I’m just gonna put this out there: Frog Fractions has completely destroyed my brain. Like, that processing information thing that brains do? Mine doesn’t do that anymore. Also, I think my brain is broken.
It’s hard to know where to begin on this one. Frog Fractions presents itself as a 90s-style edutainment title. The title screen, for example, strongly implies that a friendly-looking frog (named Hop, of course) is going to teach you fractions, and that—oh, boy!—it’s gonna be fun. The start of the game delivers similarly: Hop sits on a lilypad in a simple pastoral scene; bugs fly down; Hop eats the bugs before they devour his apples. Your score tallies as a rapidly-shifting improper fraction, validating the non-frog half of the game’s title. So, frog: check. Fractions: check. The graphics and (awesome) homebrew sound effects, meanwhile, evoke images of Hop kicking back and swapping stories with Reader Rabbit and that thing from Number Munchers. Truly, this is fine edutainment, potentially.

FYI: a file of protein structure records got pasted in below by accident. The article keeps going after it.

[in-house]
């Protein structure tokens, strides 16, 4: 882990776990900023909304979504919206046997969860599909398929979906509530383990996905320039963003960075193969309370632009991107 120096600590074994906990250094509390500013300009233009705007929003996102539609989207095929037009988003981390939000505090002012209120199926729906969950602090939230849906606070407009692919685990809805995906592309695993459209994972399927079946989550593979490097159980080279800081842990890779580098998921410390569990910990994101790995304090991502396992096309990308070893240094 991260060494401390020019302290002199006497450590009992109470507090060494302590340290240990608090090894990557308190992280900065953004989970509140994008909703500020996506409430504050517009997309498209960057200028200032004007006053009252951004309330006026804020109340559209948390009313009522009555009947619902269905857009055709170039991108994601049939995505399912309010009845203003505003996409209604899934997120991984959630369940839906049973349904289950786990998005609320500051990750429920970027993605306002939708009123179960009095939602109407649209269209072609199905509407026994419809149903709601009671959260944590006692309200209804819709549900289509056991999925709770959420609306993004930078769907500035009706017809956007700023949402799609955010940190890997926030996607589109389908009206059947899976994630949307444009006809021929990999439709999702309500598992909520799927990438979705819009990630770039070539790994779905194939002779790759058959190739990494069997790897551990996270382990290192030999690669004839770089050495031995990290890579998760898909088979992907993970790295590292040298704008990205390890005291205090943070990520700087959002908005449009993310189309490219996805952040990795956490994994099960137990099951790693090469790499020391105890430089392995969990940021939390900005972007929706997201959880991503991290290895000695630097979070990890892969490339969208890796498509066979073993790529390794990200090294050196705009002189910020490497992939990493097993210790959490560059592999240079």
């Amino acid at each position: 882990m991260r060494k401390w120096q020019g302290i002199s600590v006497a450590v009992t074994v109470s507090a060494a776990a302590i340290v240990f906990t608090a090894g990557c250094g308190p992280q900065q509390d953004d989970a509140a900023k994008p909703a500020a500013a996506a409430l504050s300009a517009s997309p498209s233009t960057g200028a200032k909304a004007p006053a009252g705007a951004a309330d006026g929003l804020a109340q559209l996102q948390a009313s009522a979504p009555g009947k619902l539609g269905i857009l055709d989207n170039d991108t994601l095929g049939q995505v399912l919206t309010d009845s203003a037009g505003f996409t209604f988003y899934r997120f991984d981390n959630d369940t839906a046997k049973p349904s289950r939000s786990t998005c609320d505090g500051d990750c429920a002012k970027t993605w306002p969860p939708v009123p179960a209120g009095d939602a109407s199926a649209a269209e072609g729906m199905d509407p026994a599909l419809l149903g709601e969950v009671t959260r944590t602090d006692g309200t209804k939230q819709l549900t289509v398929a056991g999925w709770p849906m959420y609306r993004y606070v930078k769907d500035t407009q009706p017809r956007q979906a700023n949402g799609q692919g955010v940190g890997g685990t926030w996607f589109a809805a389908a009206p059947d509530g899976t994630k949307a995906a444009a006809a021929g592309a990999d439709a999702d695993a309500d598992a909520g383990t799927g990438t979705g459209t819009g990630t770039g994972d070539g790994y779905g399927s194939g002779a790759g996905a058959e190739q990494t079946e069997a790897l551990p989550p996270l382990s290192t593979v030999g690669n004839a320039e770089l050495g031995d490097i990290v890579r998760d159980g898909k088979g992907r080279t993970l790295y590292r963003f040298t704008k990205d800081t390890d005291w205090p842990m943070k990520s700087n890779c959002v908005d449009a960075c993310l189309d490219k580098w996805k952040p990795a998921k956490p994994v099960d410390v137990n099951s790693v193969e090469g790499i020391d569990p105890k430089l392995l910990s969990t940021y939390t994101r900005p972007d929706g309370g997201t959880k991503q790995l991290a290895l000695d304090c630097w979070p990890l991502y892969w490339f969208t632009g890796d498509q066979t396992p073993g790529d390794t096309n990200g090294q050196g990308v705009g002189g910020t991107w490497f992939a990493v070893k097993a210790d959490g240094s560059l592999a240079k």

In the spirit of the modern casual game, you’re presented with an upgrade panel upon completing the first level. This is when the wheels start coming off. First upgrade, you’re probably gonna want to go with the laser targeting. And then you’re like, “Wait, why haven’t I actually done anything with fractions yet?” And then you notice that your health bar measures “Indignity.” And then you actually read the rest of the upgrades, and at that point, we might as well stop talking about this game as if it were a game.
More than a game, Frog Fractions is a journey into a tiny box stuffed with extremely weird little surprises, each a spoonful of rich, protean video game soup. While it’s immediately apparent that there’s more to Hop’s adventure than the title indicates, there’s no way to fully anticipate the depth of the rabbit hole. You just have to dive on in and see what happens. My first playthrough comprised 30 of the strangest, most head-scratchingly enjoyable minutes of my week so far. I laughed. I grinned. I got really confused a few times.
And you should, too, so that’s all I’m gonna say about this game other than “Go play it,” followed by a few words that will (I hope) help drive home the idea of going and playing it.
Go play it. Put on some headphones and commit half an hour to finishing the game. Soak it in. It may pull at your brain-strings—let it. It feels good. My only advice is something I would say to anyone heading off into an unknown forest of weirdness: be prepared to think creatively, keep a keen eye on your surroundings, and bring lots of bug spray.
And just for kicks, hear that awesome soundtrack right here!